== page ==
NEW YORK ( TheStreet) -- I have a confession to make.I have never shorted a stock. It's not because I think people who short stocks, particularly for a living, are freedom-hating, un-American scumbags. Not at all. Short sellers help keep the market running smoothly. The ones I know are really great people. I consider them small businessmen and women. It bothers me when fans of battleground cult stocks say nasty things about them. In any event, for whatever reason, shorting stocks is a bit too rich for my blood. I have never liked dealing with margin. So, I rarely do. I only use margin with relatively predictable and stable strategies such as certain option spreads. The thought of a stock taking off and running while I'm short nauseates me. However, like a good LA car chase, there's nothing I like watching more than a short squeeze. Short squeezes -- the perfect illustration of how the stock market can, in an instant, produce winners and losers. When you're long a stock getting squeezed, it's a beautiful thing. For a time it was not only fashionable, but an incredibly smart move to short Netflix ( NFLX) and Research in Motion ( RIMM). Now, it's just fashionable for some. And, like many fashions (e.g., constant flip-flop wearing), it's incredibly stupid. A time comes when traders and investors just need to move on. That can be difficult though. A parallel exists between jumping in too late on a once-juicy short and the allure of low-priced stocks. Often, investors jump at low-priced stocks that have already made an improbable run. Sirius XM ( SIRI) and Ford ( F) are excellent examples. Both stocks hit rock bottom. On the verge of extinction, some investors took a chance -- when SIRI traded for pennies and F moved below $2 per share -- and reaped handsome rewards. Most investors watched on the sidelines, unwilling to take on the risk. But, then, the lottery ticket pays off. You missed out, but you figure since the stock pulled off the unlikely once, there's no reason why it cannot do it again. In fact, at a higher price with that exciting history behind it, the odds of even more upside have likely increased. It's a bit like dumping a once-perfect boyfriend or girlfriend who went sour, only to take them back expecting a return to the glory days.
With the stock, upside comparable to the original epic bursts doesn't come and you sit in relatively stagnant shares of SIRI hovering around $2 and F in the $9 to $10 range. A similar dynamic works our minds vis-à-vis the once-juicy short. The smart money, as it turns out, shorted NFLX and RIMM from the triple digits to lows most investors, particularly bulls, never thought possible. You sat it out. Too risky. It can't possibly fall any further. And then it did. NFLX to the $60s. RIMM below $10. When a stock falls as hard and settles lowly and pathetically like NFLX and RIMM, it's easy to be bearish. But, think about it, while it's not impossible to generate more short profits in either stock -- particularly NFLX, which, presumably, has farther to fall than RIMM -- you quite possibly face more risk at what could be the bottom. With short interest at roughly 23% and 18% in NFLX and RIMM, respectively, a catalyst (e.g., partnership, buyout, earnings beat) could help drive the stock higher, and a prospective short squeeze could add more upside. At day's end, I don't necessarily expect great, or even good, things from either company anytime soon, if ever. At the same time, I see no need to take on risk by shorting two well-over-a-yearlong implosions. Investors have already priced so much of the carnage into both stocks. Netflix reports earnings this week, on Tuesday, at about the same time as Apple ( AAPL). Another company in the video rental space, Coinstar ( CSTR), goes on Thursday. CSTR sports a short interest of about 31%. This could be the worst time to short the stock. No doubt, if Coinstar misses or otherwise disappoints, you could be in for a big winner. That said Coinstar has shed roughly $10, or 15%, since hitting a 52-week high of $71.82 earlier this month. Do you really want to place the bet -- and that's what it is, a pure gamble -- that the stock sheds another 5% to 15% to make a short position end up worthwhile? CSTR data by YCharts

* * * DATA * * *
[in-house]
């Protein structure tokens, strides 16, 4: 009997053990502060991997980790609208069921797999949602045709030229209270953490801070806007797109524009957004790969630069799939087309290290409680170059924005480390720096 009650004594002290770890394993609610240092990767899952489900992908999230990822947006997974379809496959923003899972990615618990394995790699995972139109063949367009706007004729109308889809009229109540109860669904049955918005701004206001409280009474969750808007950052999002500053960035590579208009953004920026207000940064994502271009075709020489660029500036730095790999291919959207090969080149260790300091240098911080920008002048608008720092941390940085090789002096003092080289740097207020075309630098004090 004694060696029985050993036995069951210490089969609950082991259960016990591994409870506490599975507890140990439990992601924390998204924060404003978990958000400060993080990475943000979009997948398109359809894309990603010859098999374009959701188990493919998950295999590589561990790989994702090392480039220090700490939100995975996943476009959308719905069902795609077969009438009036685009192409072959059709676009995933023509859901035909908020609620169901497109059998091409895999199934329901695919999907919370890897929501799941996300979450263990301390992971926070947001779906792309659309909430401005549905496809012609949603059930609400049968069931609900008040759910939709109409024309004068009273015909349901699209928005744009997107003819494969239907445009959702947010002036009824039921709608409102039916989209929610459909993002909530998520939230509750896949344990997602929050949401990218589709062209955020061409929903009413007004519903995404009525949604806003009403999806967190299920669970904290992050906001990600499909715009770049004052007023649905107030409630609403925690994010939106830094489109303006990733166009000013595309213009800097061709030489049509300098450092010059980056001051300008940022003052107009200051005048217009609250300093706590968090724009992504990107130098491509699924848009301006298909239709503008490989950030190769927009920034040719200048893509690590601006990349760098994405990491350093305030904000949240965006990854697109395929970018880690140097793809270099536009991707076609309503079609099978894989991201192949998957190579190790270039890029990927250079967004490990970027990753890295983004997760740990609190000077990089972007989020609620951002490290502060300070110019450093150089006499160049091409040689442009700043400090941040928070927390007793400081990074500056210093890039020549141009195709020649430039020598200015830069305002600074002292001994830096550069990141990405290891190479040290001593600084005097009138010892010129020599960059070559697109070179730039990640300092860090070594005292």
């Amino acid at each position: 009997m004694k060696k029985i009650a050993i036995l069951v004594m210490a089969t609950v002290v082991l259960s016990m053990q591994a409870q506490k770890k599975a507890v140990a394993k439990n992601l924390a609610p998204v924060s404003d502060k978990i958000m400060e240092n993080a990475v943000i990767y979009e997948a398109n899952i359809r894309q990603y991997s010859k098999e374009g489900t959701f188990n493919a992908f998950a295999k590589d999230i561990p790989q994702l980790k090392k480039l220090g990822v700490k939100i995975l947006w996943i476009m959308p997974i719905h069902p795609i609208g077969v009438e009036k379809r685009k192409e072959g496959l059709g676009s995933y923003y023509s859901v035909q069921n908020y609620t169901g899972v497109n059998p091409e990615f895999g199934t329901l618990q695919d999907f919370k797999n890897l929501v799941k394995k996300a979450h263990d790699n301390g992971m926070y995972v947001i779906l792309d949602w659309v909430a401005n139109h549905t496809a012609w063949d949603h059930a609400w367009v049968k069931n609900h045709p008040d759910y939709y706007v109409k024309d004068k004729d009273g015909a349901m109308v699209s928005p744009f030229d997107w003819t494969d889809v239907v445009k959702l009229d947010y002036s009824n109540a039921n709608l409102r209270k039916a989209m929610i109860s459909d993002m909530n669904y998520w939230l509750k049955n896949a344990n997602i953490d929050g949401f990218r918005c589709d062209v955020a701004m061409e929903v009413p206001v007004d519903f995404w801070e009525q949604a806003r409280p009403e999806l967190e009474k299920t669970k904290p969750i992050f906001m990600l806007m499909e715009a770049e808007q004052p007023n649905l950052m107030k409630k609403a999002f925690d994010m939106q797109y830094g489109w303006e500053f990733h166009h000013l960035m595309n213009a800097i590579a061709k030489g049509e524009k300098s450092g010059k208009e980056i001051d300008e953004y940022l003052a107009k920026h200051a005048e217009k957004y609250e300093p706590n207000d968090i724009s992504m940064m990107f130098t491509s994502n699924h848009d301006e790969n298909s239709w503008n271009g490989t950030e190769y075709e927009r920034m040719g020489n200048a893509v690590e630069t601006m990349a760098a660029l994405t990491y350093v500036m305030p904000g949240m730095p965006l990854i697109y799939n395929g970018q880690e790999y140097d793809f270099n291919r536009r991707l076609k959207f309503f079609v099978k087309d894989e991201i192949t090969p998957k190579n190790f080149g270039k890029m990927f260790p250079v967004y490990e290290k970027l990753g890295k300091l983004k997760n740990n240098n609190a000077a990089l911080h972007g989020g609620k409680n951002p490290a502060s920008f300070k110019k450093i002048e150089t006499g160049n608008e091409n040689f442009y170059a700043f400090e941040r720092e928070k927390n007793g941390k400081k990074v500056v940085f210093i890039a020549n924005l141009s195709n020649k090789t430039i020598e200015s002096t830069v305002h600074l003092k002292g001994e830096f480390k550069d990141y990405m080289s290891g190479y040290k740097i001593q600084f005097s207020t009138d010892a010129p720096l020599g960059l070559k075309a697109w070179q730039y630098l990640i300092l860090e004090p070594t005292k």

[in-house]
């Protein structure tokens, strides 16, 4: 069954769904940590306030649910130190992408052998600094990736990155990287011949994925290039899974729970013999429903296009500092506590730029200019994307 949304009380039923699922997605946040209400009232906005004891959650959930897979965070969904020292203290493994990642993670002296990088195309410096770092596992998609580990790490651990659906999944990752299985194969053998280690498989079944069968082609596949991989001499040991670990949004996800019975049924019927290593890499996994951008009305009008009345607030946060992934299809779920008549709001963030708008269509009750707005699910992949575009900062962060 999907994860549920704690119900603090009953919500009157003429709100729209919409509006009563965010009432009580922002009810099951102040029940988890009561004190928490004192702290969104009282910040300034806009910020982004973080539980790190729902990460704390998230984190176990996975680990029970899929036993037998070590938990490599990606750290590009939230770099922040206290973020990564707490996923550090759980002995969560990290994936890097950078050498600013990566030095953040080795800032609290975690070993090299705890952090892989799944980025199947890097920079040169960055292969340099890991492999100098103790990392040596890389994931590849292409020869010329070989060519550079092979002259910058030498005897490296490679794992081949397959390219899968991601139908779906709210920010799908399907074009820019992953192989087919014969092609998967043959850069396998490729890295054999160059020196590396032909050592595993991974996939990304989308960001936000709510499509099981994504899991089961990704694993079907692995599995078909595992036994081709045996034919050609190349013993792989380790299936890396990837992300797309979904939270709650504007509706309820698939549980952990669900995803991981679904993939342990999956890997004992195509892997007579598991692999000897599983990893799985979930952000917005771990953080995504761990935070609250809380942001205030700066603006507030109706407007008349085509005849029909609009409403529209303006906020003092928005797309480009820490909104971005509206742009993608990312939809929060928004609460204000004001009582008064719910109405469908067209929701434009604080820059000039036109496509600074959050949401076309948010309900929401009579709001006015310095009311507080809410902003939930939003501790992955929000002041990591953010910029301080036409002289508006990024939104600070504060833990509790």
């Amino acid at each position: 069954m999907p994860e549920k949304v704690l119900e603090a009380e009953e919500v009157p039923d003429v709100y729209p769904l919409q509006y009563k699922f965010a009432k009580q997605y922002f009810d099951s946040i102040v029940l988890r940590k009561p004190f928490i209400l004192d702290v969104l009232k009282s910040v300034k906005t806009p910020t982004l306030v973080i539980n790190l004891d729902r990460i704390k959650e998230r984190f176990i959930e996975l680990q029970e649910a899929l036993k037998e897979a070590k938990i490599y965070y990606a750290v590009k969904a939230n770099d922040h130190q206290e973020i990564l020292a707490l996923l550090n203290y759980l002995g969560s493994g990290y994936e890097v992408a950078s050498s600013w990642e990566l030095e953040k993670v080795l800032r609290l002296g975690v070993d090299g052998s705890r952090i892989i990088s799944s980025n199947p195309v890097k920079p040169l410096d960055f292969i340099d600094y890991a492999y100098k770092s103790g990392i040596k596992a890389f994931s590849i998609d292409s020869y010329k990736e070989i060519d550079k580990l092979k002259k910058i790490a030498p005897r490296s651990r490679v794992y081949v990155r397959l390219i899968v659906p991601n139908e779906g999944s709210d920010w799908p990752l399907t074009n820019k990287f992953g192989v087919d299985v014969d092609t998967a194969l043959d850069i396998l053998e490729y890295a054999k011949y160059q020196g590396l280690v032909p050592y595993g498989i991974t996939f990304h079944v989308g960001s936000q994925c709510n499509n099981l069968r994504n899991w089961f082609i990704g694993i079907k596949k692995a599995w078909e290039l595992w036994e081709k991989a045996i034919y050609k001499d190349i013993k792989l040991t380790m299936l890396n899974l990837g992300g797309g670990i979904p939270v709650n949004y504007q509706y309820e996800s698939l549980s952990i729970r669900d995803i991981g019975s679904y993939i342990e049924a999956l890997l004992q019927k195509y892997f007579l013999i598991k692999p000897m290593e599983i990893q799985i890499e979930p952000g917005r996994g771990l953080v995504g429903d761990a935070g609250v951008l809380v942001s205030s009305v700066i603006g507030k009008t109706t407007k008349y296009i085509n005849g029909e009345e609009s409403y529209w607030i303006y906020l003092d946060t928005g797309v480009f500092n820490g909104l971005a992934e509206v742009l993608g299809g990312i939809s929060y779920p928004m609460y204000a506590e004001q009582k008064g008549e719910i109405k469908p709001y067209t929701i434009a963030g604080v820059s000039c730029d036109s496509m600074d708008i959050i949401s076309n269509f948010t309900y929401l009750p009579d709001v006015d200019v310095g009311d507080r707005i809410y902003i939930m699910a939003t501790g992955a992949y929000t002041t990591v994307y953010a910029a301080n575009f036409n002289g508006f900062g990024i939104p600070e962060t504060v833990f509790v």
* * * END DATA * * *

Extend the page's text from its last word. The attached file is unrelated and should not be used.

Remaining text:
Also, if you subscribe to the belief that you need to know the companies you own or trade really, really well, can you honestly say you have a handle on Netflix and Coinstar's quarterly fortunes? Given the issues at Netflix and guidance mishaps at Coinstar (to the upside as well as downside) over the last year or so, I'm not sure management at either company does, let alone retail or even institutional investors. Uncertainty. That's a good reason to stay away from a trade, especially on the short side. The market tends to be an uncertain proposition overall. And even more so around earnings. So why bother? Very few of us have anything close to complete information. Therefore, I tend not to bet against trends that, quite possibly, the big money sits behind. Consider action in Zynga ( ZNGA) call options on Friday. With the stock up and trading for $4.80 at Friday's close, 4,681 ZNGA August $5 calls changed hands (against open interest of 22,654) and 3,575 August $5.50 calls traded (against open interest of 1,371). Traders bought a vast majority of these calls at the ask, meaning they're long calls. Presumably, these call buyers anticipate upside when Zynga reports earnings on Wednesday. Just as I do not like making aggressive directional bets into earnings in general, I am even more wary of doing it on beaten-down stocks backed by a somewhat bullish options market heading into earnings. With ZNGA's short interest at 22%, all of this could signal a disaster recipe for shorts. You're shooting darts, blindfolded, after six pints when you haul off and go short most stocks, particularly dynamic (in the positive and negative sense) ones such as NFLX, RIMM, CSTR and ZNGA. After factoring in events like earnings, short interest and bullish options sentiment, I'm not sure how most investors can justify taking on this type of risk. Follow @RoccoPendola At the time of publication, the author was long ZNGA. This article is commentary by an independent contributor, separate from TheStreet's regular news coverage.